Mikan was the league's first dominant big man. He helped kick-start the Lakers' franchise, then in Minneapolis, with its first four league titles, including three in a row from 1952-54. Little wonder the Lakers' visits to New York at the time were billed as "George Mikan vs. Knicks" on the marquee at Madison Square Garden.
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In spending the decade matched up against each other, the two legendary big men redefined the sport. Chamberlain, a dominant scorer and rebounder, won three consecutive MVP awards from 1966-68. But his individual exploits translated into only a single title in the decade (1967), thanks to his chief rival, Russell, who led his Celtics to the championship every other year. An unrivaled defensive force and team leader, Russell won four MVPs in the `60s and five overall.
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Though he won only a single title in the `70s, with the Bucks in '71, Abdul-Jabbar dominated the decade in every other way. Relying on his trademark sky hook, Abdul-Jabbar won back-to-back MVP awards twice in the `70s and had three consecutive seasons in which he averaged at least 30 points and 16 rebounds. He would add five more titles as a member of the Lakers in the `80s.
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In reviving the NBA and renewing the Lakers-Celtics rivalry, Bird and Magic couldn't have fit more perfectly with their respective teams. The plain-spoken, yet cocky, Bird rejuvenated a franchise from one of the Northeast's industrial dynamos whose fans clung fast to their glorious history, while Johnson's flashy play and ubiquitous smile were ideal for a Lakers club tasked with entertaining Hollywood. The two sublime talents led their teams to a combined eight NBA titles in the '80s -- five for Magic, three for Bird.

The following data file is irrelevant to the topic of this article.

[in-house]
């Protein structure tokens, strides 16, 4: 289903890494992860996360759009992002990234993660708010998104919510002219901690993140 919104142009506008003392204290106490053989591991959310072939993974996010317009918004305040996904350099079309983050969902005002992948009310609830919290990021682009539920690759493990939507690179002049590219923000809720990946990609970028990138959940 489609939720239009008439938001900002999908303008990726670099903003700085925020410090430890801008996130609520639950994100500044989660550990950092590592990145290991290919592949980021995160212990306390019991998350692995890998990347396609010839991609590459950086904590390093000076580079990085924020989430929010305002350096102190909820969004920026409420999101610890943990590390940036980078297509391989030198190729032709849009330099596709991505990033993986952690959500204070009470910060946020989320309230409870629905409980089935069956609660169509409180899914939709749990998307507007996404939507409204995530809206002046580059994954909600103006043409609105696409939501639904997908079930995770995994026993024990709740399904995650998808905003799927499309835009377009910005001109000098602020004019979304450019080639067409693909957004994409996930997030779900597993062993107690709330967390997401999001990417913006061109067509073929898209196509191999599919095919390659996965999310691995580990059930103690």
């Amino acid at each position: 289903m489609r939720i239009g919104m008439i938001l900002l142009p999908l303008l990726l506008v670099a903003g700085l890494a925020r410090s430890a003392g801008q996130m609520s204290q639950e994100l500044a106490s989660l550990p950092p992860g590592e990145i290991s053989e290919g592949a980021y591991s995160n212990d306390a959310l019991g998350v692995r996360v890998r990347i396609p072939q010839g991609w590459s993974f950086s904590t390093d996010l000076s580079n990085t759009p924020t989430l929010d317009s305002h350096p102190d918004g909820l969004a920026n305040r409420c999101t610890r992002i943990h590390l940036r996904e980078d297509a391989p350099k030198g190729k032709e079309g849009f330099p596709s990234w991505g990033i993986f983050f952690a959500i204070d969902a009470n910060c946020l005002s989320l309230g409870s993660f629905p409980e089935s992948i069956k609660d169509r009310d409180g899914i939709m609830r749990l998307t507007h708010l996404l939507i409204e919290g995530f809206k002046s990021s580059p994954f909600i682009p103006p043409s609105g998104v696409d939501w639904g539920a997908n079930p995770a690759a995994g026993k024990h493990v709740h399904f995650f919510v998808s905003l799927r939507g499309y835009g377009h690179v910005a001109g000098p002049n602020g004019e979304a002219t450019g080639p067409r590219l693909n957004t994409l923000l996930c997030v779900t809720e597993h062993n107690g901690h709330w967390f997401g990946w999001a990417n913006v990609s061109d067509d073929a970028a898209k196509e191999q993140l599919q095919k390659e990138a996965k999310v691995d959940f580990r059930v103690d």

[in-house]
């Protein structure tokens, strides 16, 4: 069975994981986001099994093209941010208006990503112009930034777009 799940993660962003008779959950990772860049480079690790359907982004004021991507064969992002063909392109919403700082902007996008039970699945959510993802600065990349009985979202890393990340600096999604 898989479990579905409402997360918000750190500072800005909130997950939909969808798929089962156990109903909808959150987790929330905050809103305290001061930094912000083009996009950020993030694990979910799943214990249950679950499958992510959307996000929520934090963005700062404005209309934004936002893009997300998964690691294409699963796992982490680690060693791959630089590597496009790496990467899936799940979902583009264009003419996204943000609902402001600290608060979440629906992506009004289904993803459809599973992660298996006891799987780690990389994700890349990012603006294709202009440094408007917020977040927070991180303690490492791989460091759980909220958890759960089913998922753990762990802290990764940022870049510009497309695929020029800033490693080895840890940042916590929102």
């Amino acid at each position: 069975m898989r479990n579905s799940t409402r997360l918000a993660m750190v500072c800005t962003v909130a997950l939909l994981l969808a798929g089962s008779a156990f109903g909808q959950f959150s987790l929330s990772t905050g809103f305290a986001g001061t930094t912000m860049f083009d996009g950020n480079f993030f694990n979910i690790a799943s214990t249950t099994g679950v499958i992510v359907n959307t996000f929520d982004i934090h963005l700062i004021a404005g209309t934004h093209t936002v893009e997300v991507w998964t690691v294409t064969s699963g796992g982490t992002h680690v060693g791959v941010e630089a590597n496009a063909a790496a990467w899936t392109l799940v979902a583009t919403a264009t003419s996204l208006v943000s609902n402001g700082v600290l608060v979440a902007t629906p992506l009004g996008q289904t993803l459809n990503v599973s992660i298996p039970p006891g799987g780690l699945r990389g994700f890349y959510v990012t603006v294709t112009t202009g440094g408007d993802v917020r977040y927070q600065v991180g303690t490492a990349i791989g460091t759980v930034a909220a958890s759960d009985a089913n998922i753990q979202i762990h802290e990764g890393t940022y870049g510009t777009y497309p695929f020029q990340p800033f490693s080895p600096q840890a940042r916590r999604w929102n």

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If Magic Johnson and Larry Bird resuscitated the NBA, Jordan led it to new heights as the biggest drawing card in sports. Beyond the four MVP awards, six league titles and six scoring titles in the `90s, Jordan, for many, was athletic competition boiled to its essence. Off the floor, Jordan was equally iconic -- stylish, articulate, cool. He remains a symbol by which all great players are measured and the NBA's popularity is gauged.
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O'Neal, an immediate force when he arrived in the mid-1990s, finally saw his individual dominance rewarded with three consecutive titles, from 2000-02 with the Lakers (when he was named Finals MVP each time). While another Finals appearance with the Lakers went unrewarded in `04, O'Neal won title No. 4 with the Heat in '06. True, O'Neal had plenty of help from Kobe Bryant and Dwyane Wade in winning those championships, but his size, skills and nimble passing have made him a matchup nightmare for opponents throughout his career.
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